To everything, there is a season. That premise goes double for the roofing industry during hurricane season. Whether you’re wondering if your roof has what it takes to survive a named storm, or whether you just want to know if it’s better to repair or replace your existing roof, there are a few things you need to know before you start searching for local roofers.
1. Who you gonna call? – Finding listings for local roofers isn’t all that difficult. Making sure a roofer is honest, conscientious, courteous, and experienced is another matter. That’s because it’s all too easy to advertise online these days. Everyone from experienced roofers to brand new roofing companies and even roofing brokers vie for visibility on the web. While you can look for reviews and testimonials online, the only way to know whether you’re dealing with a reputable roofer is to ask for and contact previous customers. Ask them if the roofer they hired did the job on time and on budget. Ask if the crew was neat and courteous or if the customer spent days cleaning up the yard and picking up nails.
- Should you ask your neighbors? – If you see any homes in your neighborhood that have a new roof, not only can you get a sense of the quality of work done by a roofing company, but you can also ask your neighbors what kind of experience they had with the roofer. How professional and timely was the company? How responsive was the staff to any concerns? Would they recommend the roofing company to their family and friends?
- How low can you go? – While nobody wants to spend more than they need to when it comes to replacing a roof, that doesn’t mean that the lowest bidder always represents the best deal for the consumer. Just as there is no one-size-fits-all roof, the same can be said for roofing contracts. The last thing you want to do is hire a roofing company only to find out after the job is started that flashing, insulation and replacement of rotten wood that lays beneath your old shingles cost extra. You also want to make sure that the roofer uses quality fasteners instead of the cheapest that money can buy. This last fact alone could mean the difference between a roof that lasts for decades, as opposed to one that needs to be replaced in ten years. You should also find out who is going to pull the needed permits, you or them.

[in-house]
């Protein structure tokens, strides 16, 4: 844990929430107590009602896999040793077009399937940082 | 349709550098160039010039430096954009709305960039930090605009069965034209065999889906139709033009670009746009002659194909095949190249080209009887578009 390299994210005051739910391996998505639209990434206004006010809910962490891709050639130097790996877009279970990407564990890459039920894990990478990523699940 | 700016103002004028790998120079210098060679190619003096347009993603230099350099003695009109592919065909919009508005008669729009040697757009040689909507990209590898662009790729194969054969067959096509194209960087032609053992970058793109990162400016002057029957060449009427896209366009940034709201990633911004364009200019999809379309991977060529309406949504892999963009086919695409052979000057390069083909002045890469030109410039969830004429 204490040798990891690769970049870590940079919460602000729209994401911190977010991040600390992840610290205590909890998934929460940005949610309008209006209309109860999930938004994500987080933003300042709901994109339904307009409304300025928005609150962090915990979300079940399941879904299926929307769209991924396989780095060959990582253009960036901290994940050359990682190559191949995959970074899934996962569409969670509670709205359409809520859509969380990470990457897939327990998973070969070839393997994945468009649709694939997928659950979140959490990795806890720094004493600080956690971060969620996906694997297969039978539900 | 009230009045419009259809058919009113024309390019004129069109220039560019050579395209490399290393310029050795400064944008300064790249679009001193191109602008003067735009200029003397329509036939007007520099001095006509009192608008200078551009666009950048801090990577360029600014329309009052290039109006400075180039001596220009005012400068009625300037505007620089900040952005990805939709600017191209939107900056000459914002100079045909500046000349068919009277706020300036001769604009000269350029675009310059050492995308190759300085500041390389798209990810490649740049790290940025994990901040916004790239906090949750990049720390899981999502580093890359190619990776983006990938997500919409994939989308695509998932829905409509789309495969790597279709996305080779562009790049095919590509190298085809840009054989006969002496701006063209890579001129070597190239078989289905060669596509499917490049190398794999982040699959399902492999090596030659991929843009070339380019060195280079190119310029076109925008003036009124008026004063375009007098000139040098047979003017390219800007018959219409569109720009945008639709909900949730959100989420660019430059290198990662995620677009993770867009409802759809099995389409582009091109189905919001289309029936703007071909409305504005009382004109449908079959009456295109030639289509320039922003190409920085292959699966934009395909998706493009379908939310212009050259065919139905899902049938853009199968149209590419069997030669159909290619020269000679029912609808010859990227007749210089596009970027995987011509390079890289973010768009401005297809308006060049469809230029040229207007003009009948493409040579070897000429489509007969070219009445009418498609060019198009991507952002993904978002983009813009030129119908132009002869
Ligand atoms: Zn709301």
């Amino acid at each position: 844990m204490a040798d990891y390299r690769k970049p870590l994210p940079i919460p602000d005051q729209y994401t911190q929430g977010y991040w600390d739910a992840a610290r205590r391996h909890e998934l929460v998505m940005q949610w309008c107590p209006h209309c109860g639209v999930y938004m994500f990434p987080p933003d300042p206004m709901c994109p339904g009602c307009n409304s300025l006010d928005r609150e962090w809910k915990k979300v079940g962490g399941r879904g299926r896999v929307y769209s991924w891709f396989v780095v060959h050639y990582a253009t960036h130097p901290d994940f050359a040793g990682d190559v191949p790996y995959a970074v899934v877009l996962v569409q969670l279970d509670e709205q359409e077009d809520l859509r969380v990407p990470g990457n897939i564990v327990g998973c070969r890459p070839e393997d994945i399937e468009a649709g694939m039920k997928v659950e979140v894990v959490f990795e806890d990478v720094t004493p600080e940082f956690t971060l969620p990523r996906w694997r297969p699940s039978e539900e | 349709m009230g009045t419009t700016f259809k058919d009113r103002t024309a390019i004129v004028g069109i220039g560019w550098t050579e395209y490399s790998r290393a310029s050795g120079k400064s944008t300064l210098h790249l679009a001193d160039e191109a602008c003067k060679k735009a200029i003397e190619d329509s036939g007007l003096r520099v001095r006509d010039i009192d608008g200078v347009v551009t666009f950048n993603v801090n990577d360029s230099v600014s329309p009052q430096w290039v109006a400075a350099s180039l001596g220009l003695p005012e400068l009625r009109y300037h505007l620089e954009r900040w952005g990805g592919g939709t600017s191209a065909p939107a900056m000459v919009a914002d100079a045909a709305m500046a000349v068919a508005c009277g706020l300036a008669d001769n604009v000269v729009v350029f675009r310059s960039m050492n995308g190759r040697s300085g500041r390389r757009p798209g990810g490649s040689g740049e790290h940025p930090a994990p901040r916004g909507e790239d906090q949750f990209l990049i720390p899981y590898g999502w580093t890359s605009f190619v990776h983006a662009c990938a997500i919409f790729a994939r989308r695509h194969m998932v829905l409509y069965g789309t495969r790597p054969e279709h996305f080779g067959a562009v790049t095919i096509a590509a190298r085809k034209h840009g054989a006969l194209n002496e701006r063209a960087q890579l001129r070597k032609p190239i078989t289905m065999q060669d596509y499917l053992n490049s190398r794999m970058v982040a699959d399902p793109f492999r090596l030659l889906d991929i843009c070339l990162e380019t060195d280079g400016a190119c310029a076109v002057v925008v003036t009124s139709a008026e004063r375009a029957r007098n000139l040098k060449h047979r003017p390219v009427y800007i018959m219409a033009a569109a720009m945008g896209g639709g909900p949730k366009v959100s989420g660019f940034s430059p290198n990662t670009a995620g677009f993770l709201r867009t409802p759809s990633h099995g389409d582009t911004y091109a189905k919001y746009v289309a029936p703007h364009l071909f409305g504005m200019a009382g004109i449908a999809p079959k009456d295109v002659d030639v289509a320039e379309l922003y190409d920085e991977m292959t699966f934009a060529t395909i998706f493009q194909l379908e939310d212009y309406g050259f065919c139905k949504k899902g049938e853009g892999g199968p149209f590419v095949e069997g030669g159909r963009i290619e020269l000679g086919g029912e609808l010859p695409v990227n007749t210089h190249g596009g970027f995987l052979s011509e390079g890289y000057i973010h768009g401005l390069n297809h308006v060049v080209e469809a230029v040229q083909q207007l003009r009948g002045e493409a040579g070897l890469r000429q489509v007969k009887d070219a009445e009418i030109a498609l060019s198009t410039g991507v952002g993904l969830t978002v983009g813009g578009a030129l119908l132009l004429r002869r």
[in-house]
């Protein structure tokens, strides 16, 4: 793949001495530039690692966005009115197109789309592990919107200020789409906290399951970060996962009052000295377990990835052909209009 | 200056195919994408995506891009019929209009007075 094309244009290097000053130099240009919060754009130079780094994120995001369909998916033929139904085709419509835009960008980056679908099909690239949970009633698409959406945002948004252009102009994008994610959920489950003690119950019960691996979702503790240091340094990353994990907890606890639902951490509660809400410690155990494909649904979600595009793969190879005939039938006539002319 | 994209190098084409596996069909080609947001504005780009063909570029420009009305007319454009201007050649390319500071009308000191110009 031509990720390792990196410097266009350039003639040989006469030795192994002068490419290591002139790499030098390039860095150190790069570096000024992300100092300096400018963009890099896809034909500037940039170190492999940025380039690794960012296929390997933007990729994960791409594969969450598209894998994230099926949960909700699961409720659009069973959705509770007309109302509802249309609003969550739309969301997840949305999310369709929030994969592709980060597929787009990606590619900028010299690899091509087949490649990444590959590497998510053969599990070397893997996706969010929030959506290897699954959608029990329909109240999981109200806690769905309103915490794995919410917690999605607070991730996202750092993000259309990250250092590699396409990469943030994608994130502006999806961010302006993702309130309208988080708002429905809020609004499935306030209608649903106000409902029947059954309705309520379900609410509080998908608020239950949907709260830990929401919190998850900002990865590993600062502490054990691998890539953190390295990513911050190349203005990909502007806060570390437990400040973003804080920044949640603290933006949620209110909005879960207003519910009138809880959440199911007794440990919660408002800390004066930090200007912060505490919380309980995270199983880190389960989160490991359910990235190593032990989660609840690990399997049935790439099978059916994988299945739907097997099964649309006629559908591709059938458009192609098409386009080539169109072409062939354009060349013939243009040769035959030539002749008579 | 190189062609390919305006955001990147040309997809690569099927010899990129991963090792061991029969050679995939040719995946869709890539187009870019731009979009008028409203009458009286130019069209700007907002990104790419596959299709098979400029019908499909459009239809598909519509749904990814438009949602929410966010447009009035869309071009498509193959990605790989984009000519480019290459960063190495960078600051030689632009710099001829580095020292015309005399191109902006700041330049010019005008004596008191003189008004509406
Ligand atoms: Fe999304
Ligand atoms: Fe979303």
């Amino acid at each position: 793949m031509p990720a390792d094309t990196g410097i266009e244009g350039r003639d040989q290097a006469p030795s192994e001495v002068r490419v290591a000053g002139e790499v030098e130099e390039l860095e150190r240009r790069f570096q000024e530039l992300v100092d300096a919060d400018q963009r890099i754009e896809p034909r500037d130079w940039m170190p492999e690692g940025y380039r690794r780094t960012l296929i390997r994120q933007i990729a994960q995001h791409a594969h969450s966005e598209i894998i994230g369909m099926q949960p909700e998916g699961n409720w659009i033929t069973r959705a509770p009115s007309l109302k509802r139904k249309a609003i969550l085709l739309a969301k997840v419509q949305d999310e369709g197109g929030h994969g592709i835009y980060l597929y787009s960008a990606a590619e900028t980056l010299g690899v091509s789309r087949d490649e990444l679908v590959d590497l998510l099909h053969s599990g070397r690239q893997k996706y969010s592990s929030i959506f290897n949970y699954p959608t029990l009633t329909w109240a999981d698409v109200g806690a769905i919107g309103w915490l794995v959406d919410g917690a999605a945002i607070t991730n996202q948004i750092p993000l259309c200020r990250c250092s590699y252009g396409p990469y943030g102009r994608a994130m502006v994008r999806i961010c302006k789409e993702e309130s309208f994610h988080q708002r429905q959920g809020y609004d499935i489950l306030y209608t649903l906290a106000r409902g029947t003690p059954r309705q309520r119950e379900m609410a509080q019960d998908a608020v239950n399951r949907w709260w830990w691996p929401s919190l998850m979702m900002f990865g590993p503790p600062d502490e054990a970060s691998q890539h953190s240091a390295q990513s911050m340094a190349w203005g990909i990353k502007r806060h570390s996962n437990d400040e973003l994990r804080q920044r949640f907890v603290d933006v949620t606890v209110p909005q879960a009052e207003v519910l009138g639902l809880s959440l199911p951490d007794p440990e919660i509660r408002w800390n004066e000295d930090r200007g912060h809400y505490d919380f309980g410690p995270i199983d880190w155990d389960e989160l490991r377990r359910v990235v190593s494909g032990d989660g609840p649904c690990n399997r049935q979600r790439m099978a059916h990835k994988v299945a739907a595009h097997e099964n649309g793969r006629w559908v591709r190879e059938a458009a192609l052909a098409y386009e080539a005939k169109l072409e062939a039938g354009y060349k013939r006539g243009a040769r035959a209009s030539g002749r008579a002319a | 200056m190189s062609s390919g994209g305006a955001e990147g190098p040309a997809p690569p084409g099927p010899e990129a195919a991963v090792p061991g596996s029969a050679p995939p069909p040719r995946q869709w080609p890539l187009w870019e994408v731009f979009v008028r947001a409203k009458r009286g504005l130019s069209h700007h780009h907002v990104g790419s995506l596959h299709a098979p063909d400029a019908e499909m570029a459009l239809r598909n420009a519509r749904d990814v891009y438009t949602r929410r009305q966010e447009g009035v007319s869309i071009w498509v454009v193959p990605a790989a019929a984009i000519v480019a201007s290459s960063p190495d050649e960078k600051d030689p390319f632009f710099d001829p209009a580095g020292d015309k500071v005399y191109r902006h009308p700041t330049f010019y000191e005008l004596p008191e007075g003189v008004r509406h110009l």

- How much should you have to pay for a roof? – That depends on the size and complexity of the project. Of more concern to a homeowner should be how much they need to pay in advance for the project. Most roofers will require up to half of the quoted cost to be paid in advance. A consumer should never be required to pay the balance until the job is finished. This also provides the roofer with an incentive to complete the job.
5. Who’s responsible for accidents? – Roofing has risks, both to the crew as well as to you and your home. You need to find out upfront who is going to be liable if a worker falls off a ladder or the roof. Are the workers required to wear safety harnesses while the job is underway? What happens if someone falls through the roof or is hit on the head by something dropped from it? Who’s responsible if your home or your car gets damaged by the crew? What is the company policy regarding the policing of castoff nails on your property? Make sure the company is licensed and insured with both liability and worker’s comp before you let anyone up on your roof.